Talk:Saab Bofors Dynamics AT4
Didn't Sarah Michelle Gellar fire this in BUFFY THE VAMPIRE SLAYER? --18.104.22.168 23:38, 1 September 2010 (UTC)
-She sure did. In the middle of a shopping mall! Good thing nobody noticed, because I think they call out the national guard for things like that. Pravda616
-I thought that they (Xander?) nicked it from the national guard in the first place. And it is Sunnydale - a girl with an anti-tank weapon is probably the least of their troubles... Spanner
Should not this be called simply "AT4" (not M136 AT4) in media in which it is used by NON-US Army personnel, like Postal 2, Just Cause, From Paris with Love, blah, blah... ? - bozitojugg3rn4ut 11:01, 17 September 2011 (CDT)
Regarding the concept...
In what way is having a rocket launcher that has to be thrown away after each use better than having a reloadable one? It seems like it'd be cheaper, lighter, and all around better to have one launcher and several rockets rather than several separate launchers. It just seems like a pointless waste of resources and rocket launchers to have to throw them away after just one use. Am I missing something here? Pyr0m4n14c (talk) 15:57, 11 December 2016 (EST)
- Disposable rockets are cheaper to manufacture than than a reusable launcher, and they are easy to pick up and fire without worrying about whether the rocket was loaded properly. I think the idea is to have a bunch of infantrymen carry around disposable tubes instead of having one man carry a dedicated launcher (compare how the US Army had two-man bazooka teams back in WWII and Korea, whereas now a handful of soldiers will carry around M72s or AT4s).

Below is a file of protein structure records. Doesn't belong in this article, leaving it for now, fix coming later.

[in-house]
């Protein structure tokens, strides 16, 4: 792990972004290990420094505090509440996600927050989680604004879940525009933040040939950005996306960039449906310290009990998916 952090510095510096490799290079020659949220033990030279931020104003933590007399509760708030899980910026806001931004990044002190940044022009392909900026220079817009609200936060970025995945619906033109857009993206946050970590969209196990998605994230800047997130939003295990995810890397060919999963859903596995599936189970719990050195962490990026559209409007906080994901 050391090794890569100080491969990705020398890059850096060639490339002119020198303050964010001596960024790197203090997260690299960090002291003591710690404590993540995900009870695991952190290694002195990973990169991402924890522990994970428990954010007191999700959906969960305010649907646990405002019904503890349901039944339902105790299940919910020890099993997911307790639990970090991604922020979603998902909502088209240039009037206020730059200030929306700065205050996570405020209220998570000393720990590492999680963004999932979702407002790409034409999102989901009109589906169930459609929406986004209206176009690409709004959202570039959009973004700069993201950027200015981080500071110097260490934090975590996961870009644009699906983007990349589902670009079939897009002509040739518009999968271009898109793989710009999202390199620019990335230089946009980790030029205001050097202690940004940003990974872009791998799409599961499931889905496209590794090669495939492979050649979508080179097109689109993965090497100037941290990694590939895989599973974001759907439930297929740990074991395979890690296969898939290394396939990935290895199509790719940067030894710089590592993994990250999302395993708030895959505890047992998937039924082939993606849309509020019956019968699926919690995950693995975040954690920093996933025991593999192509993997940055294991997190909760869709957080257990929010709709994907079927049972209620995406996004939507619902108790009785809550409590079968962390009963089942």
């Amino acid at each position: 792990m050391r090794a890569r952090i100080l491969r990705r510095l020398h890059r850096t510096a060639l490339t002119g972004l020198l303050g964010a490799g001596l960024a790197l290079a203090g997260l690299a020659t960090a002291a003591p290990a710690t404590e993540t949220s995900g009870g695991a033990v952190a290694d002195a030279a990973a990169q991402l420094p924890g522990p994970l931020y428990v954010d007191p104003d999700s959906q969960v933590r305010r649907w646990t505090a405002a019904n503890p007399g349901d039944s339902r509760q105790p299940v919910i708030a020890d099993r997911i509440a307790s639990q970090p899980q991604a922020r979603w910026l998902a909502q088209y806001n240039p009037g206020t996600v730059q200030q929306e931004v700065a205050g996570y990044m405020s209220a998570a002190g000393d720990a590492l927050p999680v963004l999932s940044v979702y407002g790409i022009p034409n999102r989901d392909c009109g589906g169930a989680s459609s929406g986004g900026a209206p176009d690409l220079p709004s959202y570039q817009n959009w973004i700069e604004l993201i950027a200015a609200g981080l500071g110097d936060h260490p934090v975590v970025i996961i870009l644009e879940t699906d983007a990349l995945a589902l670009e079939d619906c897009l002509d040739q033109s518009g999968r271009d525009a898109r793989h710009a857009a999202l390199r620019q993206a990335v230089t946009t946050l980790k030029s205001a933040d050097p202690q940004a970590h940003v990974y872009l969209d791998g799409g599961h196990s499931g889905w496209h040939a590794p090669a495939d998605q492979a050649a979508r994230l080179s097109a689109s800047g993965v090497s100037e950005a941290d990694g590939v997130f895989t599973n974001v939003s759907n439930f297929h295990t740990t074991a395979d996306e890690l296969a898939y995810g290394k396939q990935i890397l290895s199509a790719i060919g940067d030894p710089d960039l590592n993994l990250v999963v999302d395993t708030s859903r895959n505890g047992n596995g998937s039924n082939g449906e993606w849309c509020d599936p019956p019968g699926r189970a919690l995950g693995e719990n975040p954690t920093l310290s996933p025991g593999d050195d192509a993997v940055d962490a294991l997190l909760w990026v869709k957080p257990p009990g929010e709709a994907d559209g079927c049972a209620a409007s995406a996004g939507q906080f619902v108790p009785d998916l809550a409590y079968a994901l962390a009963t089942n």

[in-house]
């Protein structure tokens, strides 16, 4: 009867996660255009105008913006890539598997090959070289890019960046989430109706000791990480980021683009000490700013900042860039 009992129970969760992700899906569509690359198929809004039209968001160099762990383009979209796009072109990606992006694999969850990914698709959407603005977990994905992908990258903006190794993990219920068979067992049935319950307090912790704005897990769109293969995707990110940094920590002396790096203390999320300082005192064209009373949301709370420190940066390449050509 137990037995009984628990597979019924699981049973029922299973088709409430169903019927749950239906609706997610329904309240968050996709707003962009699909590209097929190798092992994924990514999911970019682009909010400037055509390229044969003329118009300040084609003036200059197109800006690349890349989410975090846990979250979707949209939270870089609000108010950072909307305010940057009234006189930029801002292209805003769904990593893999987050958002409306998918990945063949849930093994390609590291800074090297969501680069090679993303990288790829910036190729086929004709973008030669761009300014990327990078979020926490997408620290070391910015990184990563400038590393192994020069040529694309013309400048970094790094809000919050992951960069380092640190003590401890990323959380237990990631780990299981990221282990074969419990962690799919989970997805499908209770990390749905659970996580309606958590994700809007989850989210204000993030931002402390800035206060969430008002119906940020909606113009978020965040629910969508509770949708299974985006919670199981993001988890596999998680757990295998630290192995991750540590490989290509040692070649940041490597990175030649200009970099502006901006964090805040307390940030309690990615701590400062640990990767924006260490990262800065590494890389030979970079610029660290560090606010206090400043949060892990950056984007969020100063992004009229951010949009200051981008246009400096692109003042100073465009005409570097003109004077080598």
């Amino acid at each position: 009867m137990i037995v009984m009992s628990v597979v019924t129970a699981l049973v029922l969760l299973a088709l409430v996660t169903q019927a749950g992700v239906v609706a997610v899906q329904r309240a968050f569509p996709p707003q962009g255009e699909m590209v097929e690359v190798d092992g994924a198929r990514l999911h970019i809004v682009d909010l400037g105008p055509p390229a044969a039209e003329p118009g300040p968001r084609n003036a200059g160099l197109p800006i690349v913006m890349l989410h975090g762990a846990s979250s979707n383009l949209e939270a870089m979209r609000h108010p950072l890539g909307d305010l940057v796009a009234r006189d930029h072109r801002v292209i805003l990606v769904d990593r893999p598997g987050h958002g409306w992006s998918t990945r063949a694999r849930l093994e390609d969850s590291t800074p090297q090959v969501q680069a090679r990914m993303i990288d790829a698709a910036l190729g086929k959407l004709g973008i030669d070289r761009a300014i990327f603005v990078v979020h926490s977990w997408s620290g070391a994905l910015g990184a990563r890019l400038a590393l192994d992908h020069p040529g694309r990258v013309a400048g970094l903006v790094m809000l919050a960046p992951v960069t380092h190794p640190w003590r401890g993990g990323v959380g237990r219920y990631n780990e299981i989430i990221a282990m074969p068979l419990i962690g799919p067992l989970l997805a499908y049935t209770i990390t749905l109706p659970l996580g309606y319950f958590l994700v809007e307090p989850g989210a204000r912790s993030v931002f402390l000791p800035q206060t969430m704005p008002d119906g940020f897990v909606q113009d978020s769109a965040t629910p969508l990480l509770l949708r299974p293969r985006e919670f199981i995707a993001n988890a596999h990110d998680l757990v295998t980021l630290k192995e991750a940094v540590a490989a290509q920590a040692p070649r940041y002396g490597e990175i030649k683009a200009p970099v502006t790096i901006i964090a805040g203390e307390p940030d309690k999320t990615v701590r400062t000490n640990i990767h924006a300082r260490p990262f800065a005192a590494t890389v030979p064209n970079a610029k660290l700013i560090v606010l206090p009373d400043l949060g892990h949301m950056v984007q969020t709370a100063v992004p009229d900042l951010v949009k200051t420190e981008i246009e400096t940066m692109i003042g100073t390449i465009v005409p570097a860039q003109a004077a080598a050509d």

- Disposable launchers like the LAW and AT4 were designed to replace large anti-tank rifle grenades (since they're handier, more accurate, and easier to train with), so the idea is for every infantryman to carry one in addition to his standard rifle, with multi-shot launchers being restricted to dedicated anti-tank teams. Single-use launchers can also be made far less durable than multi-shot launchers, a throwaway launch tube can be made of flimsy (and thus extremely cheap) crap like fibreglass so it doesn't weigh much more than the rocket inside it, while a whole-body multi-shot launcher has to be made to survive multiple firings. By the time you've stuck a 5-pound rocket into your 15-pound RPG-7 you're at the weight of almost 4 LAWs.
- It's rather like how soldiers carry a small single-shot grenade launcher under their rifle rather than all of them lugging around a full-size mortar. Evil Tim (talk) 19:57, 11 December 2016 (EST)
I have a few questions about some AT4 variants I've seen online:
- Are all AT4 with foregrips the Pansarskott m/86? Because you can see that some of the AT4s used by the US military also have foregrips, like for example the one in this image. Or does the US military use Pansarskott m/86s?
- This AT4 has a small picatinny rail, an optical sight, a foregrip, and a different conical rear end. What variant is this?
- This AT4 is flat at both ends (and has a foregrip) instead of having a conical rear end, unlike all of the AT4 images we have right now. What variant is this? --Wuzh (talk) 22:31, 8 December 2018 (EST)
- First variant is "AT4CS AST" (confined space, anti-structure tandem), a tandem-charge warhead variant designed for breaching multiple walls, or "AT4CS ER" (confined space, extended range). This version has an integrated, factory-boresighted red dot sight. The second is a "AT4CS HP" (confined space, high penetration) or "AT4CS RS" (confined space, reduced sensitivity), a version using reduced sensitivity explosives in the warhead.
- As regards the foregrip, seems the standard AT4 Saab Bofors Dynamics sells has that, and some time before 2010 the US Army totally stopped ordering the standard M136 AT4 (no foregrip) and started buying off the shelf AT4CS launchers and issuing them as M136s. Evil Tim (talk) 15:17, 28 January 2019 (EST)